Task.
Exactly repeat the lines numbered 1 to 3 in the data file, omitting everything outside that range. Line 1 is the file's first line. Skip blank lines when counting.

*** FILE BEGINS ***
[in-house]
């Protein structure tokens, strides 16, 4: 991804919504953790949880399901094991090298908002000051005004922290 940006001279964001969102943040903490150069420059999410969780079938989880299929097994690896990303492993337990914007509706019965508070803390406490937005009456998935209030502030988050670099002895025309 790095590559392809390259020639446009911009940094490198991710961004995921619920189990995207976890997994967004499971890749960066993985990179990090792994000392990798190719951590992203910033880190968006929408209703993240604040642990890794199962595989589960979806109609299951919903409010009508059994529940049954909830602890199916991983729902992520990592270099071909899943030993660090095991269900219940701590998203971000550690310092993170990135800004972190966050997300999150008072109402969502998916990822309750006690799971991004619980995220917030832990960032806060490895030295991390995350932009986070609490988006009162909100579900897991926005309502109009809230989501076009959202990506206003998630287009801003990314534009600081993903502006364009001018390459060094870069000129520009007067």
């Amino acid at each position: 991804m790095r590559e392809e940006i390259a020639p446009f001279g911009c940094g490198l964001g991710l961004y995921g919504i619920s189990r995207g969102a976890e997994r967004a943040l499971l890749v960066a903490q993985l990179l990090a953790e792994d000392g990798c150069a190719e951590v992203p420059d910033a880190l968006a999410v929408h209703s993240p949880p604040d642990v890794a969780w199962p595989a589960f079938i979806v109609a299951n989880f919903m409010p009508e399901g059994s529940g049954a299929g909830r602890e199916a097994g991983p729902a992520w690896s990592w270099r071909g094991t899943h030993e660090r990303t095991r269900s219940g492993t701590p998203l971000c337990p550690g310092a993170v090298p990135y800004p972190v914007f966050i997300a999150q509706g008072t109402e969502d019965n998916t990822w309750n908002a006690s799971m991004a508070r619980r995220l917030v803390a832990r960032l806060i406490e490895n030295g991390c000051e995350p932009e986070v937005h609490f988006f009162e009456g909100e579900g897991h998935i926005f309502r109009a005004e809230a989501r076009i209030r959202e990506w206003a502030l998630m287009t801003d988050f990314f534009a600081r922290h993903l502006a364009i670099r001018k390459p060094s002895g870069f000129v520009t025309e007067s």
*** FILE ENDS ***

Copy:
[in-house]
């Protein structure tokens, strides 16, 4: 991804919504953790949880399901094991090298908002000051005004922290 940006001279964001969102943040903490150069420059999410969780079938989880299929097994690896990303492993337990914007509706019965508070803390406490937005009456998935209030502030988050670099002895025309 790095590559392809390259020639446009911009940094490198991710961004995921619920189990995207976890997994967004499971890749960066993985990179990090792994000392990798190719951590992203910033880190968006929408209703993240604040642990890794199962595989589960979806109609299951919903409010009508059994529940049954909830602890199916991983729902992520990592270099071909899943030993660090095991269900219940701590998203971000550690310092993170990135800004972190966050997300999150008072109402969502998916990822309750006690799971991004619980995220917030832990960032806060490895030295991390995350932009986070609490988006009162909100579900897991926005309502109009809230989501076009959202990506206003998630287009801003990314534009600081993903502006364009001018390459060094870069000129520009007067």
């Amino acid at each position: 991804m790095r590559e392809e940006i390259a020639p446009f001279g911009c940094g490198l964001g991710l961004y995921g919504i619920s189990r995207g969102a976890e997994r967004a943040l499971l890749v960066a903490q993985l990179l990090a953790e792994d000392g990798c150069a190719e951590v992203p420059d910033a880190l968006a999410v929408h209703s993240p949880p604040d642990v890794a969780w199962p595989a589960f079938i979806v109609a299951n989880f919903m409010p009508e399901g059994s529940g049954a299929g909830r602890e199916a097994g991983p729902a992520w690896s990592w270099r071909g094991t899943h030993e660090r990303t095991r269900s219940g492993t701590p998203l971000c337990p550690g310092a993170v090298p990135y800004p972190v914007f966050i997300a999150q509706g008072t109402e969502d019965n998916t990822w309750n908002a006690s799971m991004a508070r619980r995220l917030v803390a832990r960032l806060i406490e490895n030295g991390c000051e995350p932009e986070v937005h609490f988006f009162e009456g909100e579900g897991h998935i926005f309502r109009a005004e809230a989501r076009i209030r959202e990506w206003a502030l998630m287009t801003d988050f990314f534009a600081r922290h993903l502006a364009i670099r001018k390459p060094s002895g870069f000129v520009t025309e007067s």